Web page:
Friday, April 5, 2013

Completely Covered: knit nursing cover tutorial

I have seen several knit nursing tops pop up on pinterest, and when I saw them I immediately knew I needed one! I already have one of those cotton fabric ones like this one that is great. But there were a few times with my last baby that I wished I had a little bit more coverage (on an airplane) plus the knit fabric looked so comfy and stylish! (don't burst my bubble if you don't think it's stylish, let me stay in ignorant bliss)

The cover online cost $80, I made this for less than $5! I found this fabric that was on clearance for $2 a yard. sweet! (Since it was on clearance, it's now sold out. sorry) 

want to make your own?

You will need:
  • 1 and 1/2 yards of jersey knit fabric (the fabric I used was 68" wide- as long as your fabric is at least 55 inches wide you will be good) Determine your measurements before buying your fabric, you may need to buy more fabric if you are taller or wider than I am
  • 1/8 yard of knit ribbing (optional, but highly recommended)

1. First you will want to make your measurements to determine your dimensions. With your arms stretched out measure the length from one wrist to the other. This will be the width of your cover. Next measure from your shoulder down to your thigh, multiple this number by 2. This will be your length of your cover. Then measure the distance between your collar bones, this will be the width of your neck hole.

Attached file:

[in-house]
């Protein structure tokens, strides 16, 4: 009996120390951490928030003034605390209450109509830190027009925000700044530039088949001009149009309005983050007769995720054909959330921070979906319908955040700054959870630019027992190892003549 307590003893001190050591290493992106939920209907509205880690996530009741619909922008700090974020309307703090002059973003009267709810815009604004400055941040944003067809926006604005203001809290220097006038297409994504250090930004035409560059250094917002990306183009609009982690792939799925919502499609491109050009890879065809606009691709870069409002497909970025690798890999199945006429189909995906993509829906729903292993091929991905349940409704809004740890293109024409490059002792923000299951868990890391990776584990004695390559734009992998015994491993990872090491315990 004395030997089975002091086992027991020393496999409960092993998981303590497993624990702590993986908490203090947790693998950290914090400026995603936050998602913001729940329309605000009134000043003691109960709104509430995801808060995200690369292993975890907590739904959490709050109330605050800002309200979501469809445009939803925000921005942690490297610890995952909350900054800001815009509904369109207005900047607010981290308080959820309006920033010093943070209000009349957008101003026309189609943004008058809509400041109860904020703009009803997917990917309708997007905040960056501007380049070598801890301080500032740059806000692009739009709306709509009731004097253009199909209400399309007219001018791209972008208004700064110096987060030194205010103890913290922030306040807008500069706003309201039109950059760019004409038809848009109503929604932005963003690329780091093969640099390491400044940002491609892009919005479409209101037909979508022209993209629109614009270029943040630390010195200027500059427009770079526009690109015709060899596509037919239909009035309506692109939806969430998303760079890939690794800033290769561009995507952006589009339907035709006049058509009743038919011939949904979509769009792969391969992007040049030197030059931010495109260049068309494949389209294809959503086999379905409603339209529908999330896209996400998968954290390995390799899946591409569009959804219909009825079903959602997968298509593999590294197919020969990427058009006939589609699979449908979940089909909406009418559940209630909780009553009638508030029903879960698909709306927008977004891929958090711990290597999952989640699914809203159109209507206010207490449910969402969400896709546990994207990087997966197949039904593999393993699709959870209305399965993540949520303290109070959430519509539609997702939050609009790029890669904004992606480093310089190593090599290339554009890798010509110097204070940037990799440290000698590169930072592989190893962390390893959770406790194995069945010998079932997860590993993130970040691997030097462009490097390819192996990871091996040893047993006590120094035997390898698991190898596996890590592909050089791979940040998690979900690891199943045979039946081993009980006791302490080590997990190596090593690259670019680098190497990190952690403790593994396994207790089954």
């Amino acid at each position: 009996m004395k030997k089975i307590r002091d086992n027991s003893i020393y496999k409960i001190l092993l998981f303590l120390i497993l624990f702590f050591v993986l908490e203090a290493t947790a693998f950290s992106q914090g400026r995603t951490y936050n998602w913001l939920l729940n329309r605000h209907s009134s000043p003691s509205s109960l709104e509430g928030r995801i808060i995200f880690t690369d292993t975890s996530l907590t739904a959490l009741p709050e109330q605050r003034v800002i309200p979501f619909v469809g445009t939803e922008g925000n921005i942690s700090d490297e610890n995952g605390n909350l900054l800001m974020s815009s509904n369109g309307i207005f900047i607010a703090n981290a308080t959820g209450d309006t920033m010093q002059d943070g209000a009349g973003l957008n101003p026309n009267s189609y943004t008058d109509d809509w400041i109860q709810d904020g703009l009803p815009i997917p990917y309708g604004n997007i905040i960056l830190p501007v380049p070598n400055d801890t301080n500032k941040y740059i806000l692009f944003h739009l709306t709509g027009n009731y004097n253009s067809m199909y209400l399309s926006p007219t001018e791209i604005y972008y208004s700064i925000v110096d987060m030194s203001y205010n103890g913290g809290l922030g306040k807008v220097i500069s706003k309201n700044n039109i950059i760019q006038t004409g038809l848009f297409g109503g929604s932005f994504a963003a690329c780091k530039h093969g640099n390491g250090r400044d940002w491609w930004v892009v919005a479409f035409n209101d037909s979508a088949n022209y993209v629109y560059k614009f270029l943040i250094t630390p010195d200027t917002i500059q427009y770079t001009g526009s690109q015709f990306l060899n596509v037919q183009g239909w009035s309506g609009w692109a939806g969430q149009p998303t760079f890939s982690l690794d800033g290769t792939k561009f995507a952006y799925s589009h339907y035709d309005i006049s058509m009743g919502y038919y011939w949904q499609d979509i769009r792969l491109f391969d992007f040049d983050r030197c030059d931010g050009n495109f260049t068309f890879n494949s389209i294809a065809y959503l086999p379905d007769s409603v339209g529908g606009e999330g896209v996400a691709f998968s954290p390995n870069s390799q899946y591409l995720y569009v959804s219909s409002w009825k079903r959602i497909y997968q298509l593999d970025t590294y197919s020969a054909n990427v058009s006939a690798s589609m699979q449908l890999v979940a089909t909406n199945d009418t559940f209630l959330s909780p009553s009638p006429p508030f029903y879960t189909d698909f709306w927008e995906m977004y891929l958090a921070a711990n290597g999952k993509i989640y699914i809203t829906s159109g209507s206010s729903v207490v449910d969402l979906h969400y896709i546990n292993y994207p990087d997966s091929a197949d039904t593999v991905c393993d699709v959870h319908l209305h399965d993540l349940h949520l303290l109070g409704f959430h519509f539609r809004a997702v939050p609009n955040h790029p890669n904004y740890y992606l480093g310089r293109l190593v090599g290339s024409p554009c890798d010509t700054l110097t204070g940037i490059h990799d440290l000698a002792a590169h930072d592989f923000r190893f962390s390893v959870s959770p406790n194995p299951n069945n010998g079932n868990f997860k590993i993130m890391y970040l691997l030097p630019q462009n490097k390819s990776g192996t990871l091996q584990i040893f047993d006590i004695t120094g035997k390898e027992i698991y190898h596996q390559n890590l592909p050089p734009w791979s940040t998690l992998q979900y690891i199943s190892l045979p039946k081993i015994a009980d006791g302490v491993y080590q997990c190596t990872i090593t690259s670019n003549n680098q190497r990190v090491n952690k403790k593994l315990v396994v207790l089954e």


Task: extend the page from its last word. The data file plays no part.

Do I need to buy more fabric? If your shoulder to thigh length doubled is larger than 54 inches, yes. you will need 2 yards of fabric.

2. Cut your fabric. It will be a large rectangle.
3. Next fold your rectangle in half lengthwise, then in half again widthwise. You are ready to cut out the neck hole! (you want to be cutting right in the middle of the rectangle, so be sure you are cutting on the corner with all folded edges, no raw edges!!!) on the right side measure down 1 1/2" cut a little slit. Now, remember your collar bone to collar bone measurement? (mine was 10") divide it by 2 (10/2=5"). Measure from your corner out that distance (5") and cut down at a slight curve to the slit you cut (1 1/2" down)
Unfold the fabric, and you will have a nice opening for you neck! (this photo was taken after I added the ribbing, but you get the idea) This is knit fabric so it doesn't fray. If you want this to be a no-sew project, then leave it as is, you are done!!!  If you want your cover to be a little more professionally finished, then continue on.
4. Remember your collar bone to collar bone measurement? (mine was 10")  multiply that by 80% (10 x .8 = 8") now add 1" for seam allowances (8+1=9"). This will be the length of your ribbing. Cut your ribbing 2" wide by the length you just calculated (9").
5. Sew the ends of ribbing together (with 1/2 inch seam allowance). You will have a little circle.
Now give it a tug to stretch it out a little bit and then set it down to let it "relax" for at least one minute. This pre-stretching will help your ribbing to not stretch out after you sew it in and be all wavy/ugly.